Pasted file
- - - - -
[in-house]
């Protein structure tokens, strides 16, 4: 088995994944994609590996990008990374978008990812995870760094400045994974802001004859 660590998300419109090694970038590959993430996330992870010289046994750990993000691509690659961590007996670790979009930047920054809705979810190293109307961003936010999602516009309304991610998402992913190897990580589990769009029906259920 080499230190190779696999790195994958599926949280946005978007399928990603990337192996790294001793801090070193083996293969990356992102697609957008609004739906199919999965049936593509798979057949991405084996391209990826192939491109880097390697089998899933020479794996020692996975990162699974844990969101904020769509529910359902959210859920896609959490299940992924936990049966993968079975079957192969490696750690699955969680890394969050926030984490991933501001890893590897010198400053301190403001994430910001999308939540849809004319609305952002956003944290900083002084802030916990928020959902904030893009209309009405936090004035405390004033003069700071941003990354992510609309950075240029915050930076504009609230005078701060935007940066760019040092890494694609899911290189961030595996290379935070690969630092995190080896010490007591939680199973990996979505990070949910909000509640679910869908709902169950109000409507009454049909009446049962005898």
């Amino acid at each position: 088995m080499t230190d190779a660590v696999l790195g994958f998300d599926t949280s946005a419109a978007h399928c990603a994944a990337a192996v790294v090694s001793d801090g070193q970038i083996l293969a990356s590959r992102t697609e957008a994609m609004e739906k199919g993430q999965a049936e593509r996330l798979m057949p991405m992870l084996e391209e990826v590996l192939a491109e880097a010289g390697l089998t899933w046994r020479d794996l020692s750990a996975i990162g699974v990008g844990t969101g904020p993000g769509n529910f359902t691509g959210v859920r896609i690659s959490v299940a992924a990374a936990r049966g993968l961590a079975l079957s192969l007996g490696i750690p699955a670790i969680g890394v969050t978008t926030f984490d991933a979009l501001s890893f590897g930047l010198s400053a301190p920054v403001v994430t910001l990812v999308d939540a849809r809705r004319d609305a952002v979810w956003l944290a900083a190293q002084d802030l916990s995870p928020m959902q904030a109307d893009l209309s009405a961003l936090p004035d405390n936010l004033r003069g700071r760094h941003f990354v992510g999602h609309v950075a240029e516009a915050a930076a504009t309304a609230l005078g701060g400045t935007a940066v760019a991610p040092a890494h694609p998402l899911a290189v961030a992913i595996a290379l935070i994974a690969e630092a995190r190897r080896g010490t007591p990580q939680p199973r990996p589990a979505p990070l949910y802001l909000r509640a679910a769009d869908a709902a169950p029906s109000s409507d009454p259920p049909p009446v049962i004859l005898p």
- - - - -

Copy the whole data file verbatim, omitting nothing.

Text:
[in-house]
């Protein structure tokens, strides 16, 4: 088995994944994609590996990008990374978008990812995870760094400045994974802001004859 660590998300419109090694970038590959993430996330992870010289046994750990993000691509690659961590007996670790979009930047920054809705979810190293109307961003936010999602516009309304991610998402992913190897990580589990769009029906259920 080499230190190779696999790195994958599926949280946005978007399928990603990337192996790294001793801090070193083996293969990356992102697609957008609004739906199919999965049936593509798979057949991405084996391209990826192939491109880097390697089998899933020479794996020692996975990162699974844990969101904020769509529910359902959210859920896609959490299940992924936990049966993968079975079957192969490696750690699955969680890394969050926030984490991933501001890893590897010198400053301190403001994430910001999308939540849809004319609305952002956003944290900083002084802030916990928020959902904030893009209309009405936090004035405390004033003069700071941003990354992510609309950075240029915050930076504009609230005078701060935007940066760019040092890494694609899911290189961030595996290379935070690969630092995190080896010490007591939680199973990996979505990070949910909000509640679910869908709902169950109000409507009454049909009446049962005898």
């Amino acid at each position: 088995m080499t230190d190779a660590v696999l790195g994958f998300d599926t949280s946005a419109a978007h399928c990603a994944a990337a192996v790294v090694s001793d801090g070193q970038i083996l293969a990356s590959r992102t697609e957008a994609m609004e739906k199919g993430q999965a049936e593509r996330l798979m057949p991405m992870l084996e391209e990826v590996l192939a491109e880097a010289g390697l089998t899933w046994r020479d794996l020692s750990a996975i990162g699974v990008g844990t969101g904020p993000g769509n529910f359902t691509g959210v859920r896609i690659s959490v299940a992924a990374a936990r049966g993968l961590a079975l079957s192969l007996g490696i750690p699955a670790i969680g890394v969050t978008t926030f984490d991933a979009l501001s890893f590897g930047l010198s400053a301190p920054v403001v994430t910001l990812v999308d939540a849809r809705r004319d609305a952002v979810w956003l944290a900083a190293q002084d802030l916990s995870p928020m959902q904030a109307d893009l209309s009405a961003l936090p004035d405390n936010l004033r003069g700071r760094h941003f990354v992510g999602h609309v950075a240029e516009a915050a930076a504009t309304a609230l005078g701060g400045t935007a940066v760019a991610p040092a890494h694609p998402l899911a290189v961030a992913i595996a290379l935070i994974a690969e630092a995190r190897r080896g010490t007591p990580q939680p199973r990996p589990a979505p990070l949910y802001l909000r509640a679910a769009d869908a709902a169950p029906s109000s409507d009454p259920p049909p009446v049962i004859l005898p």